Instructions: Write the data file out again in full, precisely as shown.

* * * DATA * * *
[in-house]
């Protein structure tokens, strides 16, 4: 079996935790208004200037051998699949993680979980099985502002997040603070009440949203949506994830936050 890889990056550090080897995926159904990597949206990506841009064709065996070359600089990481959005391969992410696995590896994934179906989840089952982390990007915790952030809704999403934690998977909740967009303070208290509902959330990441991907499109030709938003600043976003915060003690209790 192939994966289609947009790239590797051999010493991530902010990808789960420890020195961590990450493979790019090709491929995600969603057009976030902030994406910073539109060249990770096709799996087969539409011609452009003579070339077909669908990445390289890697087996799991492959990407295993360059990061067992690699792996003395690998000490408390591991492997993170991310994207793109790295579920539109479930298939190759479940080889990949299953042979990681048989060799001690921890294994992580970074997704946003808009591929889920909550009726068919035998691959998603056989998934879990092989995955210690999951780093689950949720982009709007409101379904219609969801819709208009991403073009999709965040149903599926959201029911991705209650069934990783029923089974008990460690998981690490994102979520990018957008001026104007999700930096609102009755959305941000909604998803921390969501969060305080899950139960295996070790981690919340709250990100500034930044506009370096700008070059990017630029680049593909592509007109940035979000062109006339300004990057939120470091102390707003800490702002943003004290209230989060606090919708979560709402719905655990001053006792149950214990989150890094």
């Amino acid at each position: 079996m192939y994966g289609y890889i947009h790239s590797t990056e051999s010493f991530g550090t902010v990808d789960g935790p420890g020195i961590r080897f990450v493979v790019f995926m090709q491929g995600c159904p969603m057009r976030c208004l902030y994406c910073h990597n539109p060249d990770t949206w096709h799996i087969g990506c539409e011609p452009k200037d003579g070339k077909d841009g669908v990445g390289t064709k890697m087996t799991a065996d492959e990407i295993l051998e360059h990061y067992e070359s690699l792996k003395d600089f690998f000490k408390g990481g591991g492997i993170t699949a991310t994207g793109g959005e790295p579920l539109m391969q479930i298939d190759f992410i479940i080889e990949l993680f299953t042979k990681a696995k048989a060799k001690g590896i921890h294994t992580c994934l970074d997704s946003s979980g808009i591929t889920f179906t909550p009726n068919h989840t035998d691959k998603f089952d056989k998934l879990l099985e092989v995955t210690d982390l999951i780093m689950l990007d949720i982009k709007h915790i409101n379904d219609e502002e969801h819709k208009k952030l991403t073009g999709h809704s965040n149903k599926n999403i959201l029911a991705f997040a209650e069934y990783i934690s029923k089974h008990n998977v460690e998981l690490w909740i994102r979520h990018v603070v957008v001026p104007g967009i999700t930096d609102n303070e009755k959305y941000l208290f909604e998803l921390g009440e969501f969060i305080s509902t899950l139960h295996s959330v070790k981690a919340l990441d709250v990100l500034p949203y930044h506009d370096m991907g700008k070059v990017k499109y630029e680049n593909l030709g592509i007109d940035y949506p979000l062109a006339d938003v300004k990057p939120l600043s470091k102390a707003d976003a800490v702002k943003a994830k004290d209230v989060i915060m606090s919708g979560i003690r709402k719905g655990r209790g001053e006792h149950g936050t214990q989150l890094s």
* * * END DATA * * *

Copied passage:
[in-house]
């Protein structure tokens, strides 16, 4: 079996935790208004200037051998699949993680979980099985502002997040603070009440949203949506994830936050 890889990056550090080897995926159904990597949206990506841009064709065996070359600089990481959005391969992410696995590896994934179906989840089952982390990007915790952030809704999403934690998977909740967009303070208290509902959330990441991907499109030709938003600043976003915060003690209790 192939994966289609947009790239590797051999010493991530902010990808789960420890020195961590990450493979790019090709491929995600969603057009976030902030994406910073539109060249990770096709799996087969539409011609452009003579070339077909669908990445390289890697087996799991492959990407295993360059990061067992690699792996003395690998000490408390591991492997993170991310994207793109790295579920539109479930298939190759479940080889990949299953042979990681048989060799001690921890294994992580970074997704946003808009591929889920909550009726068919035998691959998603056989998934879990092989995955210690999951780093689950949720982009709007409101379904219609969801819709208009991403073009999709965040149903599926959201029911991705209650069934990783029923089974008990460690998981690490994102979520990018957008001026104007999700930096609102009755959305941000909604998803921390969501969060305080899950139960295996070790981690919340709250990100500034930044506009370096700008070059990017630029680049593909592509007109940035979000062109006339300004990057939120470091102390707003800490702002943003004290209230989060606090919708979560709402719905655990001053006792149950214990989150890094």
């Amino acid at each position: 079996m192939y994966g289609y890889i947009h790239s590797t990056e051999s010493f991530g550090t902010v990808d789960g935790p420890g020195i961590r080897f990450v493979v790019f995926m090709q491929g995600c159904p969603m057009r976030c208004l902030y994406c910073h990597n539109p060249d990770t949206w096709h799996i087969g990506c539409e011609p452009k200037d003579g070339k077909d841009g669908v990445g390289t064709k890697m087996t799991a065996d492959e990407i295993l051998e360059h990061y067992e070359s690699l792996k003395d600089f690998f000490k408390g990481g591991g492997i993170t699949a991310t994207g793109g959005e790295p579920l539109m391969q479930i298939d190759f992410i479940i080889e990949l993680f299953t042979k990681a696995k048989a060799k001690g590896i921890h294994t992580c994934l970074d997704s946003s979980g808009i591929t889920f179906t909550p009726n068919h989840t035998d691959k998603f089952d056989k998934l879990l099985e092989v995955t210690d982390l999951i780093m689950l990007d949720i982009k709007h915790i409101n379904d219609e502002e969801h819709k208009k952030l991403t073009g999709h809704s965040n149903k599926n999403i959201l029911a991705f997040a209650e069934y990783i934690s029923k089974h008990n998977v460690e998981l690490w909740i994102r979520h990018v603070v957008v001026p104007g967009i999700t930096d609102n303070e009755k959305y941000l208290f909604e998803l921390g009440e969501f969060i305080s509902t899950l139960h295996s959330v070790k981690a919340l990441d709250v990100l500034p949203y930044h506009d370096m991907g700008k070059v990017k499109y630029e680049n593909l030709g592509i007109d940035y949506p979000l062109a006339d938003v300004k990057p939120l600043s470091k102390a707003d976003a800490v702002k943003a994830k004290d209230v989060i915060m606090s919708g979560i003690r709402k719905g655990r209790g001053e006792h149950g936050t214990q989150l890094s």